.pop() is for snagging the last item from the array, like this:
const arr = ["This", "Little", "Piggy"]; const first = arr.pop(); console.log(first); // "Piggy"
So what’s the opposite of
.pop()? (Please pause for light web searching…) Ah ha! It’s
const arr = ["This", "Little", "Piggy"]; const first = arr.shift(); console.log(first); // "This"
arr is probably the easiest way to get the first item, but play along here. Also, it’s kinda nice sometimes if what is cut off from the array remains an array so let’s keep looking…)
But when I reached for this wonderful little helper method, I stopped in my tracks! Not everyone will run into this issue because it’s not a problem with arrays in general but with arrays in certain contexts. This is what I saw in the codebase I was working on:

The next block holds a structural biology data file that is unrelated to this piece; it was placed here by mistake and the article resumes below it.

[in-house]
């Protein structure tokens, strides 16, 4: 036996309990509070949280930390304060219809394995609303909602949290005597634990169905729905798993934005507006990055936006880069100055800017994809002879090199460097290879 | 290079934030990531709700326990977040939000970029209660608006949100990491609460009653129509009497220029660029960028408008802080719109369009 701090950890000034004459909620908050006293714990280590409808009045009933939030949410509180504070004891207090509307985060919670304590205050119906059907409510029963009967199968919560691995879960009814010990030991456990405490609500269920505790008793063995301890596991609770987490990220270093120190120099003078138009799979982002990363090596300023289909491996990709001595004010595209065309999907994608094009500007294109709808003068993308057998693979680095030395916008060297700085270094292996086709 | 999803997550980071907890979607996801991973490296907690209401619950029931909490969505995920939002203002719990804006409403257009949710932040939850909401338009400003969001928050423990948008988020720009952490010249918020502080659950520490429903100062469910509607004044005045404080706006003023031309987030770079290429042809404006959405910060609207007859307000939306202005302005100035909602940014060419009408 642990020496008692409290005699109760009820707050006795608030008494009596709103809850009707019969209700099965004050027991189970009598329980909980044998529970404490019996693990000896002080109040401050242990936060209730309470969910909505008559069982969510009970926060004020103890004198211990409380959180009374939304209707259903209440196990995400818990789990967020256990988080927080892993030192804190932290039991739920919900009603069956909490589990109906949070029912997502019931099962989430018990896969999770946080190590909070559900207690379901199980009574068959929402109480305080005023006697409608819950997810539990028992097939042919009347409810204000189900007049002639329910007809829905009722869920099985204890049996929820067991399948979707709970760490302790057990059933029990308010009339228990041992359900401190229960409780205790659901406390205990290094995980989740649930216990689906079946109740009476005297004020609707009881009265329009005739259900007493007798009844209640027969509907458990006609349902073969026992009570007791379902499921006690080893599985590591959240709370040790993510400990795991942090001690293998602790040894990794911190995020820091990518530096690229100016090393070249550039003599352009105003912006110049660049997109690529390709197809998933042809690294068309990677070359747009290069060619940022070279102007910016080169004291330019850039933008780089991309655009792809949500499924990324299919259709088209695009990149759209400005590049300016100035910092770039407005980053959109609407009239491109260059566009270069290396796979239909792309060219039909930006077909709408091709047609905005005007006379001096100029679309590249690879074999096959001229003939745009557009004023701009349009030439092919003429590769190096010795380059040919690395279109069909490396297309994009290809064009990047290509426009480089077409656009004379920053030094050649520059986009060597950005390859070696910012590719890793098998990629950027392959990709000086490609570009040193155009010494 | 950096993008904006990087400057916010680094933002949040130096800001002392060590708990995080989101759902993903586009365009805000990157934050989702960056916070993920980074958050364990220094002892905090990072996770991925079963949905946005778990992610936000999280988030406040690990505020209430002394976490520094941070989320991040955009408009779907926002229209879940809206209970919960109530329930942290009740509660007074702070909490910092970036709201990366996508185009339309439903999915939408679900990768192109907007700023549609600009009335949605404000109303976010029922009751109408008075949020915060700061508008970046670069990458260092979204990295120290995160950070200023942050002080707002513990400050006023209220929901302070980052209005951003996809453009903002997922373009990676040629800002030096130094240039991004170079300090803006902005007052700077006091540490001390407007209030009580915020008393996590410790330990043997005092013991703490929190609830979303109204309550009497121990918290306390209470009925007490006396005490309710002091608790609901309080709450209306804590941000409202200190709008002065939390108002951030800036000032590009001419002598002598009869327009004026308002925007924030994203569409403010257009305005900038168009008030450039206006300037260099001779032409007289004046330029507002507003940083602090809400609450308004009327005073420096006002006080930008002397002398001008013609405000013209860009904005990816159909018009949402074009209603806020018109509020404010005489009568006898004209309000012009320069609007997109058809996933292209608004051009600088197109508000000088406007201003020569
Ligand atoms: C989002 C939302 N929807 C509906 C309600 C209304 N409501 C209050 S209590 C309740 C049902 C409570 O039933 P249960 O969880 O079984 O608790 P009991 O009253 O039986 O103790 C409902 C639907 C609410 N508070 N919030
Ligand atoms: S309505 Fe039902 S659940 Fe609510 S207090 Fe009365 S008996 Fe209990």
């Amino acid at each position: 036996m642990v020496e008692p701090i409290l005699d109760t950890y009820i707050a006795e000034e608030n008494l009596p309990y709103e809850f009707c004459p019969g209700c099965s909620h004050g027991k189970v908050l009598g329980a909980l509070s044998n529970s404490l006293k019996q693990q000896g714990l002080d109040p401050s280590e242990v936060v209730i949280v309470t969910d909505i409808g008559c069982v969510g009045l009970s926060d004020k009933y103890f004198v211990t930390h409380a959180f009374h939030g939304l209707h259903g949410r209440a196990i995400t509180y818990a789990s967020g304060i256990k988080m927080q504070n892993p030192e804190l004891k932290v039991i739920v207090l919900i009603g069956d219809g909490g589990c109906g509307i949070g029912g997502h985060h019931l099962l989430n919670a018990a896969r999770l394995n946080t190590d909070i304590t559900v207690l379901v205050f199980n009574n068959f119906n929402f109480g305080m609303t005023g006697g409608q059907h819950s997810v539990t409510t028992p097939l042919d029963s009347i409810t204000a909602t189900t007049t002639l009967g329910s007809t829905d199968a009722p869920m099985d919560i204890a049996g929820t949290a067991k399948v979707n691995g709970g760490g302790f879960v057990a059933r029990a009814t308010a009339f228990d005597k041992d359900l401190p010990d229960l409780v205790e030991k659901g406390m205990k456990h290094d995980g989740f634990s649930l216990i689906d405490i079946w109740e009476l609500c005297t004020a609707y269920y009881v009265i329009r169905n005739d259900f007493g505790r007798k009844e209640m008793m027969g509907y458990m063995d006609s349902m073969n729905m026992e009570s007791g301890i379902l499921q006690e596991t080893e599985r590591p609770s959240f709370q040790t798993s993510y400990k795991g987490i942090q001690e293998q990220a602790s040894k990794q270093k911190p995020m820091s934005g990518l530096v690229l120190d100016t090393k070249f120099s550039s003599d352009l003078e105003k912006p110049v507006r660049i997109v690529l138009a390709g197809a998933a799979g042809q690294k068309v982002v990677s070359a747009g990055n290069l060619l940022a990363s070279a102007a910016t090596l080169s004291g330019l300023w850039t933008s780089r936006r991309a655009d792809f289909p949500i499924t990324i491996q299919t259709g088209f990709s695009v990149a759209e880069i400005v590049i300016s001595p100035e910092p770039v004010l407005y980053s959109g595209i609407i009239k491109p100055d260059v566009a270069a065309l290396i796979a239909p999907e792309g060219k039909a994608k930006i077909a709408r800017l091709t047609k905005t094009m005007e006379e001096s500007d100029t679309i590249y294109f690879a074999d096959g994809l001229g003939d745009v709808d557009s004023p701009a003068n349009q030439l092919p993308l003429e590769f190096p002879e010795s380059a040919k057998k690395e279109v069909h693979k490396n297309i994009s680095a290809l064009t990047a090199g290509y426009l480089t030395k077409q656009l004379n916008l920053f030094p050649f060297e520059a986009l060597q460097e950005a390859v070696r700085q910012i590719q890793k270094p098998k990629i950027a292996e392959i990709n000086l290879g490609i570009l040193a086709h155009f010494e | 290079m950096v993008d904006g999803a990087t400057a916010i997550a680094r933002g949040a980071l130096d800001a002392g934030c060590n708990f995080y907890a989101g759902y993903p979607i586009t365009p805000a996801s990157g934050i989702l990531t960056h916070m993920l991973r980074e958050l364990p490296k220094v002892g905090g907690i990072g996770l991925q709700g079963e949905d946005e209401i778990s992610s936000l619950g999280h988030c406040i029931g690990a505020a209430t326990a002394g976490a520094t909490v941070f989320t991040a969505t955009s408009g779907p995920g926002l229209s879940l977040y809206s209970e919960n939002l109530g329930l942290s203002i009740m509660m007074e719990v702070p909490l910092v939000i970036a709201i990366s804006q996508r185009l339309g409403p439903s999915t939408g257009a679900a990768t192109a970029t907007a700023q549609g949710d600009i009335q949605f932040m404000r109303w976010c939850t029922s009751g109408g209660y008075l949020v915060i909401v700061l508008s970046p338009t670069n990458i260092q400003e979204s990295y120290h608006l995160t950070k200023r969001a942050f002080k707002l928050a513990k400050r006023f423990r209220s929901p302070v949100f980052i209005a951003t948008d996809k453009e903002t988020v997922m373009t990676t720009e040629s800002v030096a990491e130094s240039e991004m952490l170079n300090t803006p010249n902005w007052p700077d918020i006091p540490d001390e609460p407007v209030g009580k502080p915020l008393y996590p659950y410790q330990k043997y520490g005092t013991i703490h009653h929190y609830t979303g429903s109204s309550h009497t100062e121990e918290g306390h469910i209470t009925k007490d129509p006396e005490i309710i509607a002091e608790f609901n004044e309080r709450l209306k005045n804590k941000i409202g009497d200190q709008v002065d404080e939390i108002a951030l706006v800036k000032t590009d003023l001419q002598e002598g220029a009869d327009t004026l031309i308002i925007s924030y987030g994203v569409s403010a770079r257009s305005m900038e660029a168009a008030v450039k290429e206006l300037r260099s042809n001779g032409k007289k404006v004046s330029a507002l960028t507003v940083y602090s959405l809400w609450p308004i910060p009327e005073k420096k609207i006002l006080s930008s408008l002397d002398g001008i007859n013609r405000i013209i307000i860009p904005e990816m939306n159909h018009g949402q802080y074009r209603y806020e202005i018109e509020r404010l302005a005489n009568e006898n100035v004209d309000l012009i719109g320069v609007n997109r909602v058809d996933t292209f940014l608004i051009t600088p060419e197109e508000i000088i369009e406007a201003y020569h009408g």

The issue is that I was trying to pull this item from an array in which I was not allowed to manipulate. In my case, I was using Apollo GraphQL and the data that I was getting back was in the form of a read-only property.
Read-only? All I’m trying to do here is ask for the first item in an array: I’m not changing anything. OR AM I? (I am.) Turns out both
.shift() will return those last and first items respectively, but they’ll also manipulate the original array. And my array was un-manipulatable.
What I actually needed was to take an array and get both the first item and all the rest of the items in a new array, while leaving the original array alone! The
.slice() array method had my back here nicely. It won’t mess with the original array.
This will do us nicely:
const arr = ["This", "Little", "Piggy"]; const first = arr.slice(0, 1); const the_rest = arr.slice(1);console.log(first); // ["This"] console.log(the_rest); // ["Little", "Piggy"]
Hey, just what I needed!